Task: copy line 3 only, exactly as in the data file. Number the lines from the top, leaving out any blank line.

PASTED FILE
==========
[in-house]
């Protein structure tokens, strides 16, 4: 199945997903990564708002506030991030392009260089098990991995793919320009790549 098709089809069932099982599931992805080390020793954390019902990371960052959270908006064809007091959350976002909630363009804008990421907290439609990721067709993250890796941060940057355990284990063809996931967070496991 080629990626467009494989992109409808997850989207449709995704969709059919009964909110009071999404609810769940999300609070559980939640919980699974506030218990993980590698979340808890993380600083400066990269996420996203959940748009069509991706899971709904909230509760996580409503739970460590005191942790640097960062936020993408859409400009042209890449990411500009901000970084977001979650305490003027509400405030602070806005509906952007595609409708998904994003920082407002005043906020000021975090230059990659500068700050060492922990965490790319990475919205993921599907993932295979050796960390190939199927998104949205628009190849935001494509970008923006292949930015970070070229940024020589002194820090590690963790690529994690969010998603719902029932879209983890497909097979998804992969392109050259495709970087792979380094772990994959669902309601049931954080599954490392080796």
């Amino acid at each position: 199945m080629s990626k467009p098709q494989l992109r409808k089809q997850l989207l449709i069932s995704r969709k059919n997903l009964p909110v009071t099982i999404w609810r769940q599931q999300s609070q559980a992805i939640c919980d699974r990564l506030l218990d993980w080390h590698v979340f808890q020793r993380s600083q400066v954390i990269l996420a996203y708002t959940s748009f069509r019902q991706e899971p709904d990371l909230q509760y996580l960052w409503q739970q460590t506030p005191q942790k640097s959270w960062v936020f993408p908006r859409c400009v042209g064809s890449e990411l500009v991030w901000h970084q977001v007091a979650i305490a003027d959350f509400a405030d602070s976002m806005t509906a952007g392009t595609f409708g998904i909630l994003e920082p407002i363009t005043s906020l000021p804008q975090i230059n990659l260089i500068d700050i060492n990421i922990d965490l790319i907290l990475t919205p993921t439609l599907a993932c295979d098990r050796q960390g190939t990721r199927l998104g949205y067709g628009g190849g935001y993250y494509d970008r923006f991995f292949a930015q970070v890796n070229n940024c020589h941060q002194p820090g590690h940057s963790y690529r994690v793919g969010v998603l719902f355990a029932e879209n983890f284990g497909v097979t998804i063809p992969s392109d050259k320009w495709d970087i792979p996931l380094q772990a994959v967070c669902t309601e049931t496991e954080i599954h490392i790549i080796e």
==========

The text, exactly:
């Amino acid at each position: 199945m080629s990626k467009p098709q494989l992109r409808k089809q997850l989207l449709i069932s995704r969709k059919n997903l009964p909110v009071t099982i999404w609810r769940q599931q999300s609070q559980a992805i939640c919980d699974r990564l506030l218990d993980w080390h590698v979340f808890q020793r993380s600083q400066v954390i990269l996420a996203y708002t959940s748009f069509r019902q991706e899971p709904d990371l909230q509760y996580l960052w409503q739970q460590t506030p005191q942790k640097s959270w960062v936020f993408p908006r859409c400009v042209g064809s890449e990411l500009v991030w901000h970084q977001v007091a979650i305490a003027d959350f509400a405030d602070s976002m806005t509906a952007g392009t595609f409708g998904i909630l994003e920082p407002i363009t005043s906020l000021p804008q975090i230059n990659l260089i500068d700050i060492n990421i922990d965490l790319i907290l990475t919205p993921t439609l599907a993932c295979d098990r050796q960390g190939t990721r199927l998104g949205y067709g628009g190849g935001y993250y494509d970008r923006f991995f292949a930015q970070v890796n070229n940024c020589h941060q002194p820090g590690h940057s963790y690529r994690v793919g969010v998603l719902f355990a029932e879209n983890f284990g497909v097979t998804i063809p992969s392109d050259k320009w495709d970087i792979p996931l380094q772990a994959v967070c669902t309601e049931t496991e954080i599954h490392i790549i080796e």